SOCIAL MEDIA AND CONSERVATION
Social media has a powerful part to play in compelling the world to engage in conservation, says Born Free’s Sarah Locke
The global growth of social media is undoubtedly fuelling citizen science and citizen journalism. Discoveries being made in the depths of the Amazon can be told live, to the other side of the world.
These platforms allow free speech, essentially free actions and activities that previously took place in a face to face can now be broadcast from the sofa.
Out of a global population of 7.7 billion people, three billion actively used social media users in 2017. Broadcast from a myriad sites that now reach beyond Facebook, Twitter or Snapchat, social media is a force to be reckoned with.
The internet is our largest marketplace and around 50% of US citizens have used their smartphone to make online purchases. What’s to stop a consumer, on a whim, deciding to buy a tortoise if a seemingly innocent advertisement pops up?
A 2015 TRAFFIC report showed that the illegal wildlife trade had shifted from online shops to social networks, which provide anonymity to evade detection for users who don’t even have to be in the presence of the animal. When exposed, new websites are created, activities are simply moved to other platforms and code words are employed.
Far beyond ivory and skins, brazen trade in live animals like big cats, reptiles, birds, monkeys and even apes is not so difficult to find. Stories of high profile species like the seizures of orangutans capture the headlines, but the plight of lesser known species like Indian Star tortoises, of whom, 6,040 were seized globally in 2017, fly under the radar.
The affiliation between organised crime syndicates such as drugs and human trafficking with wildlife crime is no secret. Therefore, cohesive working across all stakeholders and influencers, technology companies, social networking sites, enforcement agencies, is absolutely essential.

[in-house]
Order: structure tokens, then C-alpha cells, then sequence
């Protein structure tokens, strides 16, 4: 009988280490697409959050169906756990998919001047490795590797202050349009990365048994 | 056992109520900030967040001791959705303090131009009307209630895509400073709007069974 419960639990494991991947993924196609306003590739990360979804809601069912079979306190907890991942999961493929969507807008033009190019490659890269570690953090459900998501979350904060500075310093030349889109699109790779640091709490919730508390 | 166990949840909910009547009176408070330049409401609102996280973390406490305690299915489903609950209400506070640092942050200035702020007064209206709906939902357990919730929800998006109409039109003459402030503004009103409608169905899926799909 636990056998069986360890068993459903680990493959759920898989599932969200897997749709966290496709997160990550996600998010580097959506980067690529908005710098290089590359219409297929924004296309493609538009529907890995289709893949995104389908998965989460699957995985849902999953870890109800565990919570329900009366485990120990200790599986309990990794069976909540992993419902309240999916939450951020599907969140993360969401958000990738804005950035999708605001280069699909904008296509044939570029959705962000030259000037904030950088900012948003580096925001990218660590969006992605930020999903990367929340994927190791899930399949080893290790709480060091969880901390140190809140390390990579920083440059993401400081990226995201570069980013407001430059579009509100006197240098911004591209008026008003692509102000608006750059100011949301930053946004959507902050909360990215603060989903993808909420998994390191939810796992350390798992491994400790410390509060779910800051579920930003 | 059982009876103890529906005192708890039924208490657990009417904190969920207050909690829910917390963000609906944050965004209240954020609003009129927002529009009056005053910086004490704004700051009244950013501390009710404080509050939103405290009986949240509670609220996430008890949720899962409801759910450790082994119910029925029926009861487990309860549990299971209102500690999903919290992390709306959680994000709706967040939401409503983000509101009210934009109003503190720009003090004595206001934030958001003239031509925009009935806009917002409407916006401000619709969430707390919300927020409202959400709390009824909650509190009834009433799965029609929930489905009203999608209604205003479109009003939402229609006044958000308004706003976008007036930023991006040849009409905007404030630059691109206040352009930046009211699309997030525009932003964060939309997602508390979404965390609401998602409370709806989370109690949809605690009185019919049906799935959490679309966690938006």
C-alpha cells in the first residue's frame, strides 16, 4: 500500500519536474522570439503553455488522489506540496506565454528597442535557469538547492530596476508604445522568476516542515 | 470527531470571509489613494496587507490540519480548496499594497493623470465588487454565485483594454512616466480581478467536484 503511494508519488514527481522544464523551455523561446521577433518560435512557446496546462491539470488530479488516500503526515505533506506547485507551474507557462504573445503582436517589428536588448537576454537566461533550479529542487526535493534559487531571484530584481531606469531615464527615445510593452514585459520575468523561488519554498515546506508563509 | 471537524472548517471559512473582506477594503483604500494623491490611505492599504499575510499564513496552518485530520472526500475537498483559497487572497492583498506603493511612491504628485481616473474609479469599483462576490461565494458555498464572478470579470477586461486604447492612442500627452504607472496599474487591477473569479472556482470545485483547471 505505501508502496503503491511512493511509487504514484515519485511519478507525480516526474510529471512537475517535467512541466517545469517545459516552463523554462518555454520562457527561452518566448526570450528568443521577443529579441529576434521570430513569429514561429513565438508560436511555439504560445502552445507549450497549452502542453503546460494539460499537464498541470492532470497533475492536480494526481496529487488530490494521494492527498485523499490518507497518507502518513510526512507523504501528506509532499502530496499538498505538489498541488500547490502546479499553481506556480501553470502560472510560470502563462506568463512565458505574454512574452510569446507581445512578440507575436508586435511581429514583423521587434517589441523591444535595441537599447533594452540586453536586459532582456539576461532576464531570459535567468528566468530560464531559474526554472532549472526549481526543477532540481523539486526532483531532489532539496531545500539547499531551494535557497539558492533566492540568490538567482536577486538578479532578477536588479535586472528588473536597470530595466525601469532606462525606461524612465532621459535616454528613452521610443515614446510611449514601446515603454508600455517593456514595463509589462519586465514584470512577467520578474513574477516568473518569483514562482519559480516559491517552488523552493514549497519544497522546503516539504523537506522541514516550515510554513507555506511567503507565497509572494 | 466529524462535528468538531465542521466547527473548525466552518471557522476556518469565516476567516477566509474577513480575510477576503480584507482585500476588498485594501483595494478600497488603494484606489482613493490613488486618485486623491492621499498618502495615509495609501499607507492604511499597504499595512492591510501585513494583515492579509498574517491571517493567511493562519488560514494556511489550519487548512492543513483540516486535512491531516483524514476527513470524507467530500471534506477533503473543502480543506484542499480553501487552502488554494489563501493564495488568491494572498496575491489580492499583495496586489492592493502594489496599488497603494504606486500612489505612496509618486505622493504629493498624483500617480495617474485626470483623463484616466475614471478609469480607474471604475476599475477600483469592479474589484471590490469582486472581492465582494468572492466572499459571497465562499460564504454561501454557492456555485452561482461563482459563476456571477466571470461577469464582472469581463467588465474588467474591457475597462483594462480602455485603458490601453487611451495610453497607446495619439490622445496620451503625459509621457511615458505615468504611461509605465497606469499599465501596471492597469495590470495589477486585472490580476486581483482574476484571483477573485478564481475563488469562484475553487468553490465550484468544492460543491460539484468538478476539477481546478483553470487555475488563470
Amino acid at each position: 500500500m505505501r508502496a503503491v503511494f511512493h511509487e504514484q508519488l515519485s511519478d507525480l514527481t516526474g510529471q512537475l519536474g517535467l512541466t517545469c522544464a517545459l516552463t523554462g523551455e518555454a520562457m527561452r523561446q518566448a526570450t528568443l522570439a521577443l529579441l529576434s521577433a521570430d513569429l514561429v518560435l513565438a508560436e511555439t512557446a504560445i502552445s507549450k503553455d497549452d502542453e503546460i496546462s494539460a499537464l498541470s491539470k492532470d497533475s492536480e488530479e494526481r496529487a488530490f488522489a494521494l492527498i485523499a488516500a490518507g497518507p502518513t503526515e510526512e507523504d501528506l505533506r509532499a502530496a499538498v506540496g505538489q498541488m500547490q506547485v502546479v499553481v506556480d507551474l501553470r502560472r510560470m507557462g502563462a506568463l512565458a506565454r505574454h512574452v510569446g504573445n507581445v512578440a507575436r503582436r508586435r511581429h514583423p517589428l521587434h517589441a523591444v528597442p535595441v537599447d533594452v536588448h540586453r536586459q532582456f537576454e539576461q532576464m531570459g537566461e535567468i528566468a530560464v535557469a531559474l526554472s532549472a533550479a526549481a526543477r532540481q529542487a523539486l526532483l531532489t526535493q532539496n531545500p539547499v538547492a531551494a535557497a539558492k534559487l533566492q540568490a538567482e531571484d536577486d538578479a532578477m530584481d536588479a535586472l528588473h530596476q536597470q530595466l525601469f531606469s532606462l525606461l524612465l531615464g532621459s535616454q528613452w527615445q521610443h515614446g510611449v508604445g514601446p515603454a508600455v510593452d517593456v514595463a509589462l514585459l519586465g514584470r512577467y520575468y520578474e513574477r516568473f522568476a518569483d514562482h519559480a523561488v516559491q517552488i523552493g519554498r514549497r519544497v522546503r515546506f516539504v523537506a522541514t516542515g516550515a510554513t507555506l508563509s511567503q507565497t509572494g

Yet, social media also has a powerful part to play in compelling the world to engage in conservation. It humanises work that often takes place in remote locations and a two minute video can bring to life the important work of, for example, Poonam Dhanwatey, Co-Founder of our partners the Tiger Research and Conservation Trust, as she explains the benefits of our funding on human-wildlife conflict mitigation.
It’s no exaggeration to suggest individual lives can be transformed through social media either. The lion cub King was rescued last year only when his owner posted footage of him trapped in a Paris apartment. Compassionate users alerted authorities.
Stories celebrating success can immortalise the importance of conservation today. They can be harnessed to incentivise and encourage a narrative based on hope, rather than despair, which provides tangible results – there’s always time to make transformative change.
Ultimately, social media is shaped by us all, the consumers. Taking a united voice against sites that tolerate, or even celebrate, animal exploitation can force them to take responsibility. If, when you are on eBay, Instagram, Pinterest, Facebook or Twitter, you see an image or advertisement that doesn’t feel right – report it and don’t post #SelfishSelfies holding animals that should be in the wild – it only encourages others, sustains the captive industry and fuels the illegal trade.
Remember, together our actions have the capability to reach far beyond a hashtag.